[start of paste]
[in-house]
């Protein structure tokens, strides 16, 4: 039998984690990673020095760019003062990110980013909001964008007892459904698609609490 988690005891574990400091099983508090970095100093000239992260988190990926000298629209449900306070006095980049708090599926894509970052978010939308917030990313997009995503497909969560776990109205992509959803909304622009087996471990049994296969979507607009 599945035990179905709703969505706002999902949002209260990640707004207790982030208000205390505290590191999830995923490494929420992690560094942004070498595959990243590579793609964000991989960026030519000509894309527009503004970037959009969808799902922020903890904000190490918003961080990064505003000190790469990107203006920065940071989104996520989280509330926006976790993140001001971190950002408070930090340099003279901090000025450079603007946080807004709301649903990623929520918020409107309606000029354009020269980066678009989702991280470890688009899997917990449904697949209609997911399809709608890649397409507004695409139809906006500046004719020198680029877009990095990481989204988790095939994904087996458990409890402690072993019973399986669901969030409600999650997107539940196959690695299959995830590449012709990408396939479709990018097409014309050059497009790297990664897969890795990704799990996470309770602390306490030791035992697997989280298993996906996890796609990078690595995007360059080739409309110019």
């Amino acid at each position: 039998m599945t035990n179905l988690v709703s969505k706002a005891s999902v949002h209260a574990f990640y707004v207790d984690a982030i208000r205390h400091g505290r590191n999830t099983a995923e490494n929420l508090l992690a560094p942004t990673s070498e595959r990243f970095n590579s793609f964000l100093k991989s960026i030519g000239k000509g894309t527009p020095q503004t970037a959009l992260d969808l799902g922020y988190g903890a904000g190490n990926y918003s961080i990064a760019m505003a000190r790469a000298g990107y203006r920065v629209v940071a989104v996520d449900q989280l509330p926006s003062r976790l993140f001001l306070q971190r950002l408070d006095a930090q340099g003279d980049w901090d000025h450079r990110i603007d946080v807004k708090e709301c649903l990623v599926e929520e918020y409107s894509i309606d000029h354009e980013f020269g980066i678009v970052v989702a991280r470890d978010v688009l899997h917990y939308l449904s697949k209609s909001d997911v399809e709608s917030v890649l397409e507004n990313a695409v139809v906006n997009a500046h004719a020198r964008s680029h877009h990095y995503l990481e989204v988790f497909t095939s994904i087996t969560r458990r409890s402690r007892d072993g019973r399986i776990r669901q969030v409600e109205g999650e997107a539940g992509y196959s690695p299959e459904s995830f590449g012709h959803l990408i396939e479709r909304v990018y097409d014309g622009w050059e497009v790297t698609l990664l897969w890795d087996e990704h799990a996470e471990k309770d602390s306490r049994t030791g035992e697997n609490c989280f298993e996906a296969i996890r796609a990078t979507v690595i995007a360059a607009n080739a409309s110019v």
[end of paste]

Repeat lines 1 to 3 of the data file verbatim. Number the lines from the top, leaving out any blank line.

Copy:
[in-house]
């Protein structure tokens, strides 16, 4: 039998984690990673020095760019003062990110980013909001964008007892459904698609609490 988690005891574990400091099983508090970095100093000239992260988190990926000298629209449900306070006095980049708090599926894509970052978010939308917030990313997009995503497909969560776990109205992509959803909304622009087996471990049994296969979507607009 599945035990179905709703969505706002999902949002209260990640707004207790982030208000205390505290590191999830995923490494929420992690560094942004070498595959990243590579793609964000991989960026030519000509894309527009503004970037959009969808799902922020903890904000190490918003961080990064505003000190790469990107203006920065940071989104996520989280509330926006976790993140001001971190950002408070930090340099003279901090000025450079603007946080807004709301649903990623929520918020409107309606000029354009020269980066678009989702991280470890688009899997917990449904697949209609997911399809709608890649397409507004695409139809906006500046004719020198680029877009990095990481989204988790095939994904087996458990409890402690072993019973399986669901969030409600999650997107539940196959690695299959995830590449012709990408396939479709990018097409014309050059497009790297990664897969890795990704799990996470309770602390306490030791035992697997989280298993996906996890796609990078690595995007360059080739409309110019």
């Amino acid at each position: 039998m599945t035990n179905l988690v709703s969505k706002a005891s999902v949002h209260a574990f990640y707004v207790d984690a982030i208000r205390h400091g505290r590191n999830t099983a995923e490494n929420l508090l992690a560094p942004t990673s070498e595959r990243f970095n590579s793609f964000l100093k991989s960026i030519g000239k000509g894309t527009p020095q503004t970037a959009l992260d969808l799902g922020y988190g903890a904000g190490n990926y918003s961080i990064a760019m505003a000190r790469a000298g990107y203006r920065v629209v940071a989104v996520d449900q989280l509330p926006s003062r976790l993140f001001l306070q971190r950002l408070d006095a930090q340099g003279d980049w901090d000025h450079r990110i603007d946080v807004k708090e709301c649903l990623v599926e929520e918020y409107s894509i309606d000029h354009e980013f020269g980066i678009v970052v989702a991280r470890d978010v688009l899997h917990y939308l449904s697949k209609s909001d997911v399809e709608s917030v890649l397409e507004n990313a695409v139809v906006n997009a500046h004719a020198r964008s680029h877009h990095y995503l990481e989204v988790f497909t095939s994904i087996t969560r458990r409890s402690r007892d072993g019973r399986i776990r669901q969030v409600e109205g999650e997107a539940g992509y196959s690695p299959e459904s995830f590449g012709h959803l990408i396939e479709r909304v990018y097409d014309g622009w050059e497009v790297t698609l990664l897969w890795d087996e990704h799990a996470e471990k309770d602390s306490r049994t030791g035992e697997n609490c989280f298993e996906a296969i996890r796609a990078t979507v690595i995007a360059a607009n080739a409309s110019v």